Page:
"There's no compromise!" roars Shaun Morgan on Fur Cue, the song that opens Seether's fourth album and sounds most like their back catalogue.
If he's trying to reassure long-term fans that the band haven't lost their edge, he needn't bother. While the remainder of Holding Onto Strings Better Left to Fray never matches the rage of its opener, the subdued anger allows for other — no less intense — emotions. And more daring songs.
Apart from revealing the new complexity of their songwriting, the twisting, despairing Roses finds Morgan ditching his familiar growl to showcase previously unheard vocal subtleties. Between its chiming guitars and huge radio-ready choruses, Here And Now reveals a vulnerability only previously hinted at.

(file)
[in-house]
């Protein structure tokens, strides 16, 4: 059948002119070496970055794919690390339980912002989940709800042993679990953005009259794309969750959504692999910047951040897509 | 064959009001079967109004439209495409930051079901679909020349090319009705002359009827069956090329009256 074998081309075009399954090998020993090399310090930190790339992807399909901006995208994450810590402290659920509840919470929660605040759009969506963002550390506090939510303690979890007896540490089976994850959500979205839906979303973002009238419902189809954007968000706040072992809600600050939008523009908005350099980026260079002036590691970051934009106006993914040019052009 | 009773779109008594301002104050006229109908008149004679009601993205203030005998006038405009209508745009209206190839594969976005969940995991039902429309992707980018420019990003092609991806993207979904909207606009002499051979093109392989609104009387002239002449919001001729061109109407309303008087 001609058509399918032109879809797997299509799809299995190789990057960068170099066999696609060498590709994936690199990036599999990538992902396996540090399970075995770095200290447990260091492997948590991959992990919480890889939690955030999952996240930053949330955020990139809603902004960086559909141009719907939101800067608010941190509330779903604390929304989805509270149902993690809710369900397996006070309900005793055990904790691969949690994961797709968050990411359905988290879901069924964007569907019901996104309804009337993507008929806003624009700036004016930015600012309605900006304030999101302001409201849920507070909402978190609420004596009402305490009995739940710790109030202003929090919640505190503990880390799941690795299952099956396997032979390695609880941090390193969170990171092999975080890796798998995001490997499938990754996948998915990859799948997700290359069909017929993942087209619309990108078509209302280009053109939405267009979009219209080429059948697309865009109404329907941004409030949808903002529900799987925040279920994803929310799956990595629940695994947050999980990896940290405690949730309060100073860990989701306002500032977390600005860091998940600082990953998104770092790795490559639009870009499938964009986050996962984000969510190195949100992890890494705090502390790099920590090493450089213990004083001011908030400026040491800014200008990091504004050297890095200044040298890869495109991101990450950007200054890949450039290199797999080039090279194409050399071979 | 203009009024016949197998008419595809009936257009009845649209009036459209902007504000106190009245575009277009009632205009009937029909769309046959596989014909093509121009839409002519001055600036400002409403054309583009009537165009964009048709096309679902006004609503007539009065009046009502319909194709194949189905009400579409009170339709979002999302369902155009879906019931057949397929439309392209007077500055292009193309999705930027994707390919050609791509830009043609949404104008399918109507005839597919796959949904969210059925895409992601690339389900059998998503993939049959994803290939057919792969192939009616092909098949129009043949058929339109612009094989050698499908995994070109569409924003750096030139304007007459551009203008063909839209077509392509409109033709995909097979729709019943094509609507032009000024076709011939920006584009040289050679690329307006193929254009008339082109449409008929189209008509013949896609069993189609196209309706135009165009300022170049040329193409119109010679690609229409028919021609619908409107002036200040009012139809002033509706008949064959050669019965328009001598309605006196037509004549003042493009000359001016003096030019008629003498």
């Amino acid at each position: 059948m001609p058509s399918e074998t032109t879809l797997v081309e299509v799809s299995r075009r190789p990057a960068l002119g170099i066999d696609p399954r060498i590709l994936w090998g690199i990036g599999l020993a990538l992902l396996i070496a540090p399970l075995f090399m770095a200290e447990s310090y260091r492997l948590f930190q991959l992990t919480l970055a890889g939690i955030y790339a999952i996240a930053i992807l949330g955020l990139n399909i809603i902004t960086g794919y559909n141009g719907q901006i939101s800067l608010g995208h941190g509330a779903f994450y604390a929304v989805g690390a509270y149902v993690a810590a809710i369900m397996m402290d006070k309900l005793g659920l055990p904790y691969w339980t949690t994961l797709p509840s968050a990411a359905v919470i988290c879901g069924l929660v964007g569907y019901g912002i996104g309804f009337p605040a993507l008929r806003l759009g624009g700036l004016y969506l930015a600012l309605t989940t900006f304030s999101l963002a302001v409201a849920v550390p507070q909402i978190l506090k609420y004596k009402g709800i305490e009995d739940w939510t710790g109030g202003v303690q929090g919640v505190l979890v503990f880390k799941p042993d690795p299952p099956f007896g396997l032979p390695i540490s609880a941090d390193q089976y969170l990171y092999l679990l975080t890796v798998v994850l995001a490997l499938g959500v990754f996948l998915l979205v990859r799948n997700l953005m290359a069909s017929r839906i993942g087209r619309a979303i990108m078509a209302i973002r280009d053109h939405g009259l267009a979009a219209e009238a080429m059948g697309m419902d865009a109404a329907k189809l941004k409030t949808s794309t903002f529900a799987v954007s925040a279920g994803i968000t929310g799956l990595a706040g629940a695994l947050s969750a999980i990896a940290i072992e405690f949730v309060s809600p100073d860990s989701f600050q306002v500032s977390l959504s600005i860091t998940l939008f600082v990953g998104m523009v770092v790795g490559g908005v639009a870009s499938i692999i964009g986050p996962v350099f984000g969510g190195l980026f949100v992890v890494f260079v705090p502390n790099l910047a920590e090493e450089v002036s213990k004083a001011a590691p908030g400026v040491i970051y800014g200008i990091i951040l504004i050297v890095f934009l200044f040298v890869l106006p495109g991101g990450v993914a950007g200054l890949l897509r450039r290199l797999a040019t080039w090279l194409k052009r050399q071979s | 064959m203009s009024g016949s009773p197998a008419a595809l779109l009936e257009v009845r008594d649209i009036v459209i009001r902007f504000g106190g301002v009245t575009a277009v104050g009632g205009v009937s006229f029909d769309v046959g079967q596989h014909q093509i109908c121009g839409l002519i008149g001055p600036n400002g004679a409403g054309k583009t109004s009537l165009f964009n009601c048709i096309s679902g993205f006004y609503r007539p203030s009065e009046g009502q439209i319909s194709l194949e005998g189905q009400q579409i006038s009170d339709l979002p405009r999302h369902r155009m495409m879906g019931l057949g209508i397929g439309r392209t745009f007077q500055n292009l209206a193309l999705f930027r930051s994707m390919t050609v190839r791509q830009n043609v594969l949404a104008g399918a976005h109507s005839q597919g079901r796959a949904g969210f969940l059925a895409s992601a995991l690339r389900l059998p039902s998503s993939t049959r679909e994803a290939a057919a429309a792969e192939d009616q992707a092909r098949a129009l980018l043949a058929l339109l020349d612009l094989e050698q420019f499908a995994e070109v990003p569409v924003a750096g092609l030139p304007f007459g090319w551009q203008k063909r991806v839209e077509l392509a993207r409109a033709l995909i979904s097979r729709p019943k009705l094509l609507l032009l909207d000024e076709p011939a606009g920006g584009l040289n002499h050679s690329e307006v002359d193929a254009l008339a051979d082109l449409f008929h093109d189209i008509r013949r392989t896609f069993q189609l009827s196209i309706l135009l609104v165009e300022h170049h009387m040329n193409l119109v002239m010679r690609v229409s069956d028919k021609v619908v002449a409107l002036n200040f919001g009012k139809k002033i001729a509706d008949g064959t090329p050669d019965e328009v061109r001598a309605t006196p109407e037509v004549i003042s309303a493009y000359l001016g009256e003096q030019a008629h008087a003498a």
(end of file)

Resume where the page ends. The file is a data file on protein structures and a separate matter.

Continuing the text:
Forsaken flits between delicate piano ballad (sample lyric: "Your halo is a flame") and driving rock torment ("My only relief is gone and dead"). Fade Out is a brazen kiss-off to an ex that never crosses the line from defiance to aggression. And, perfecting the good times template of Rise Above This and Remedy, Tonight is sheer celebratory bliss.
Even the ragged, heavy-riffing Desire For Need and Down aren't simply outbursts of impotent fury. There's real depth and detail here, the work of a maturing band who've found their own way with a little help from Brendan O'Brien.
The producer who revived the careers of Dylan and Springsteen, who ushered Pearl Jam from Seattle to the world, who rewired AC/DC, has given Seether the confidence to stop compromising.